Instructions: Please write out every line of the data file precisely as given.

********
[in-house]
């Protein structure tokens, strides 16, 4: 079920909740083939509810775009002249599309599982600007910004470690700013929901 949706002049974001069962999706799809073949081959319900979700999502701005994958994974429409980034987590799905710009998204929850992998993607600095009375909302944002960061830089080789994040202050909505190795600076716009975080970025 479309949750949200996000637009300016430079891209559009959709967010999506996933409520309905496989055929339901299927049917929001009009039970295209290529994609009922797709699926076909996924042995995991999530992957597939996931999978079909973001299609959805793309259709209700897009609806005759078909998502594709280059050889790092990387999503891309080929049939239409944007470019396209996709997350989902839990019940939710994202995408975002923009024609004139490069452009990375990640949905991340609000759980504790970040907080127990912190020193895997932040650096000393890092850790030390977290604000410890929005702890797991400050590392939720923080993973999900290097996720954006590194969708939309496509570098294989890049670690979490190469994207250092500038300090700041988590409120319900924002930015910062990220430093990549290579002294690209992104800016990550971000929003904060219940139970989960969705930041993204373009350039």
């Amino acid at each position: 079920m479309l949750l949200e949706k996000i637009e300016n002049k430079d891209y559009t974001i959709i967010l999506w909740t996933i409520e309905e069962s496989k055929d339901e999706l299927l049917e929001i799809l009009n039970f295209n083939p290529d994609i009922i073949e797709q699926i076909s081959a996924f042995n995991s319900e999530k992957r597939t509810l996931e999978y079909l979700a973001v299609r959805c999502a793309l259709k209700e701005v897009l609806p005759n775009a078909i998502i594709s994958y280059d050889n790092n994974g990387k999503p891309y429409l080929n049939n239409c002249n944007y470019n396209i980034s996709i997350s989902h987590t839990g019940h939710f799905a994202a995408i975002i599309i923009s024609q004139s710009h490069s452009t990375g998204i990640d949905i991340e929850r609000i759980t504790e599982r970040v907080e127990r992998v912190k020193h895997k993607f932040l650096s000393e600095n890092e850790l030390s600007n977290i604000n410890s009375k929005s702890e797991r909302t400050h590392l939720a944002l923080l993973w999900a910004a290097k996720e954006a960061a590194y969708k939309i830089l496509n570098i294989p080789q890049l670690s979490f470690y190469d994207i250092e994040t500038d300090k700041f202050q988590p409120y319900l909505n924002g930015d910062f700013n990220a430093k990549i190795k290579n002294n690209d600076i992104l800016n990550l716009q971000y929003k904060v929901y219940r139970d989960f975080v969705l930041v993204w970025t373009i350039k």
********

[in-house]
């Protein structure tokens, strides 16, 4: 079920909740083939509810775009002249599309599982600007910004470690700013929901 949706002049974001069962999706799809073949081959319900979700999502701005994958994974429409980034987590799905710009998204929850992998993607600095009375909302944002960061830089080789994040202050909505190795600076716009975080970025 479309949750949200996000637009300016430079891209559009959709967010999506996933409520309905496989055929339901299927049917929001009009039970295209290529994609009922797709699926076909996924042995995991999530992957597939996931999978079909973001299609959805793309259709209700897009609806005759078909998502594709280059050889790092990387999503891309080929049939239409944007470019396209996709997350989902839990019940939710994202995408975002923009024609004139490069452009990375990640949905991340609000759980504790970040907080127990912190020193895997932040650096000393890092850790030390977290604000410890929005702890797991400050590392939720923080993973999900290097996720954006590194969708939309496509570098294989890049670690979490190469994207250092500038300090700041988590409120319900924002930015910062990220430093990549290579002294690209992104800016990550971000929003904060219940139970989960969705930041993204373009350039």
């Amino acid at each position: 079920m479309l949750l949200e949706k996000i637009e300016n002049k430079d891209y559009t974001i959709i967010l999506w909740t996933i409520e309905e069962s496989k055929d339901e999706l299927l049917e929001i799809l009009n039970f295209n083939p290529d994609i009922i073949e797709q699926i076909s081959a996924f042995n995991s319900e999530k992957r597939t509810l996931e999978y079909l979700a973001v299609r959805c999502a793309l259709k209700e701005v897009l609806p005759n775009a078909i998502i594709s994958y280059d050889n790092n994974g990387k999503p891309y429409l080929n049939n239409c002249n944007y470019n396209i980034s996709i997350s989902h987590t839990g019940h939710f799905a994202a995408i975002i599309i923009s024609q004139s710009h490069s452009t990375g998204i990640d949905i991340e929850r609000i759980t504790e599982r970040v907080e127990r992998v912190k020193h895997k993607f932040l650096s000393e600095n890092e850790l030390s600007n977290i604000n410890s009375k929005s702890e797991r909302t400050h590392l939720a944002l923080l993973w999900a910004a290097k996720e954006a960061a590194y969708k939309i830089l496509n570098i294989p080789q890049l670690s979490f470690y190469d994207i250092e994040t500038d300090k700041f202050q988590p409120y319900l909505n924002g930015d910062f700013n990220a430093k990549i190795k290579n002294n690209d600076i992104l800016n990550l716009q971000y929003k904060v929901y219940r139970d989960f975080v969705l930041v993204w970025t373009i350039k």